October 9, 2023

Did you know that mammograms have helped reduce breast cancer deaths in the U.S. by nearly 40% since 1990? There are differing guidelines and recommendations on when to begin getting mammograms and how often. Mankato Clinic follows the guidelines of the American College of Radiology.

Hannah Brandts MD

Diagnostic Imaging

The American College of Radiology continues to recommend annual mammograms starting at age 40 for women of average risk for breast cancer and earlier if a patient has an elevated risk for developing breast cancer.

The 3D tomosynthesis (TOMO) mammogram is recommended. While the machine and procedure are the same as a 2D mammogram, the 3D mammograms offer a more detailed view of the breast tissue, resulting in fewer callbacks for additional imaging and providing earlier detection of Breast Cancer.

Screening mammograms starting at age 40 is important because one in six breast cancers occurs in women in their 40s.

Annual mammograms also allow radiologists to compare your breast tissue from year to year and look for any changes.

What is your risk?

Evaluating your risk for breast cancer begins in appointments with your primary care provider or gynecologist. Beginning at age 30, we attempt to gather information on your personal and family history. For women under 40, this is often done at your annual appointment with your provider. Women 40 and over, this information is gathered at your annual screening mammogram appointment.

Breast Health looks at personal and family history and enters this information into our risk model, called the Tyrer-Cuzick model, to calculate a risk score. If your score is greater than 20%, the Mankato Clinic and the American College of Radiology recommend an annual screening breast magnetic resonance imaging (MRI) beginning at age 25 alternating with annual screening mammograms starting at age 30. After turning 30, alternating the two screenings in 6-month intervals is recommended for women at high risk.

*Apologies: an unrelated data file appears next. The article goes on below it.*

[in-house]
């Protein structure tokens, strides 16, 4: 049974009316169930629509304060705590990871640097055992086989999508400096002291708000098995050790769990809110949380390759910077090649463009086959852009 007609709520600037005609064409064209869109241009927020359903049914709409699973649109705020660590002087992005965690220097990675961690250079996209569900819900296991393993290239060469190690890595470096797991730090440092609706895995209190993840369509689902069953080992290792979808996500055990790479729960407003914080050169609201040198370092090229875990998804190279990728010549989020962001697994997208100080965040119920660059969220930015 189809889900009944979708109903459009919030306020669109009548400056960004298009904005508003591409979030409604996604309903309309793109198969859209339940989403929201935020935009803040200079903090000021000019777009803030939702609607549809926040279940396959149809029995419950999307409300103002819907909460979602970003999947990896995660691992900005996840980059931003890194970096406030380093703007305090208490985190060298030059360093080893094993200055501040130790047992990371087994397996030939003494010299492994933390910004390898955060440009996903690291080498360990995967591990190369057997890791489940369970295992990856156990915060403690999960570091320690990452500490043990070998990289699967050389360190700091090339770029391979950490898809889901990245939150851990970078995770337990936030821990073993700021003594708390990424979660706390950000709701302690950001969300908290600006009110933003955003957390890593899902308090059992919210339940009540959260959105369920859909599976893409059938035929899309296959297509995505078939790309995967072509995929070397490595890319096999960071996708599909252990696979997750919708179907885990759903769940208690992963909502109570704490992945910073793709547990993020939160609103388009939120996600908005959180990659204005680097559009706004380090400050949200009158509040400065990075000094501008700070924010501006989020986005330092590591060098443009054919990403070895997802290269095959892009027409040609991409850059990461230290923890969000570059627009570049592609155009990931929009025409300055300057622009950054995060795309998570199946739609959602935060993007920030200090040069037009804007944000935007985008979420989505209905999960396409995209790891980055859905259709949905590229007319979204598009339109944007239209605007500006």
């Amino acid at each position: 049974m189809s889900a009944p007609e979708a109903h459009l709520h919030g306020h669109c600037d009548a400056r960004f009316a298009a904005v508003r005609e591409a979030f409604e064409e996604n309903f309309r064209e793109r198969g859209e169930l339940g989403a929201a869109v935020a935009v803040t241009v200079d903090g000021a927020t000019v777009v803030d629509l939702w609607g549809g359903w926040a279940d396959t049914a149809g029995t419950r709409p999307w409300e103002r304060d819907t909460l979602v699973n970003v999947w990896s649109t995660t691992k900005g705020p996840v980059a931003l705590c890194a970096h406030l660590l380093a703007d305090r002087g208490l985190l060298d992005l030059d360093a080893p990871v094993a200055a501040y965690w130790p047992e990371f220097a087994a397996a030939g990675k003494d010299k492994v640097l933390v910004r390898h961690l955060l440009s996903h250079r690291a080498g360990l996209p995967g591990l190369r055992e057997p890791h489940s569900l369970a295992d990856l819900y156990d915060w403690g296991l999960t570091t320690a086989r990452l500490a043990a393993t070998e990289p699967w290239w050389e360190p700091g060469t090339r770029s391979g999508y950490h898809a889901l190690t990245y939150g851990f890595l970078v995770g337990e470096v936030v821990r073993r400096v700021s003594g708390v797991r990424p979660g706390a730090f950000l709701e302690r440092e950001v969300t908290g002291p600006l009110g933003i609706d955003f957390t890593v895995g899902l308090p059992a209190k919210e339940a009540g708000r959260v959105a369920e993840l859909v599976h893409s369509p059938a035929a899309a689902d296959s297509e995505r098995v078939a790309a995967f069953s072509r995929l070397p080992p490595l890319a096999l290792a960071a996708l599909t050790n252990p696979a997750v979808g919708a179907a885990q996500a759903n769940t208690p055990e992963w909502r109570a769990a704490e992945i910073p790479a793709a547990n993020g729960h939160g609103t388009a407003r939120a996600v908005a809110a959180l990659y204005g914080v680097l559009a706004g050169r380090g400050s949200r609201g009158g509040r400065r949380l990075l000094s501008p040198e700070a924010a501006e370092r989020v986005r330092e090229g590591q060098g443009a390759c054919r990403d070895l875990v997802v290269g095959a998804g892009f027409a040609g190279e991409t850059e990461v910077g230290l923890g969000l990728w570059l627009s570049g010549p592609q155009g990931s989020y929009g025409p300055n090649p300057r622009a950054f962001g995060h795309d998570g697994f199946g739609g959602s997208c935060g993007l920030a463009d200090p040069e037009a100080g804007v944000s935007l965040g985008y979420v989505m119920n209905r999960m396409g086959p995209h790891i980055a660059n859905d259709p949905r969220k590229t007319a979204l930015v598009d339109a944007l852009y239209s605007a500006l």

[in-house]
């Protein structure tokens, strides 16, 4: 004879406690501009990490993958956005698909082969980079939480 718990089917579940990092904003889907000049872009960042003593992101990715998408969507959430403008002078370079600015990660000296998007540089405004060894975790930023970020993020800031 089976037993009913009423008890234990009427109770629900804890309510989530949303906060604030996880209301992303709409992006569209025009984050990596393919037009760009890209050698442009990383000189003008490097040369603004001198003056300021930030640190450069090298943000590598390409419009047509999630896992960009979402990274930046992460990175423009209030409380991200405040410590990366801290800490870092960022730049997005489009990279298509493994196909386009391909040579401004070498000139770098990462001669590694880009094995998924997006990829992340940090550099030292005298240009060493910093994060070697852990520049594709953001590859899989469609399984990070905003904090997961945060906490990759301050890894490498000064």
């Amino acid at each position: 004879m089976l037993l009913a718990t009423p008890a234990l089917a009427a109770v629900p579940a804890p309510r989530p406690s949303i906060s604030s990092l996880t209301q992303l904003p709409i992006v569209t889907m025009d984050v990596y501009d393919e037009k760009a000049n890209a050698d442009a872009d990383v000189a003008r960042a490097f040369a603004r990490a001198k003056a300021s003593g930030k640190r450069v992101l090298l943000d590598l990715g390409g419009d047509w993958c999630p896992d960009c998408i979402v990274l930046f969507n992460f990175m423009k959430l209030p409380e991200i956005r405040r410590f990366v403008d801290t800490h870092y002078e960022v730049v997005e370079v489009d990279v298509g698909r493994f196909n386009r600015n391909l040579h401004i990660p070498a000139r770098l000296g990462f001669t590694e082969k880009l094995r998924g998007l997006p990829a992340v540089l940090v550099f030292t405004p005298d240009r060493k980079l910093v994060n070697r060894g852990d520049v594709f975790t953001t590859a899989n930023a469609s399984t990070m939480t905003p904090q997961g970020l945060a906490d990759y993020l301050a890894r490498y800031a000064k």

Your risk score is re-evaluated at every mammogram appointment. Women may see their score fluctuate with aging or changes in personal and family history.

Risk factors include a parent, grandparent, sister, or child with breast or ovarian cancer, personal history of breast cancer, breast biopsies that indicate a high-risk lesion, or a gene mutation based on genetic testing. Other risk factors include Ashkenazi Jewish ancestry, Black American ancestry, dense breast tissue type, obesity, and smoking. The risk model also looks at personal history such as first menses, menopause status, hormone replacement therapies and pregnancies. With all this information the model calculates an individual lifetime risk score for developing breast cancer.

How does dense breast tissue affect mammogram results?

The Mankato Clinic Breast Health Team now has a new method of evaluating breast density when having your screening mammogram. The system uses volumetric density, which is taking the total volume of density in your breasts. The breast density is evaluated by a computer within the mammogram machine to make it more consistent from year to year when you have your screening mammogram. With this change, we are seeing an increase in a patient’s risk score in patients with dense breasts.

Talk with your primary care provider about breast health. To learn more, visit our Breast Health Imaging Center.  

Most health insurance plans cover regular mammograms. Call the number on the back of your insurance card to check your coverage.

Emily Retzlaff, RN, Mankato Clinic Breast Health Manager, contributed to this article.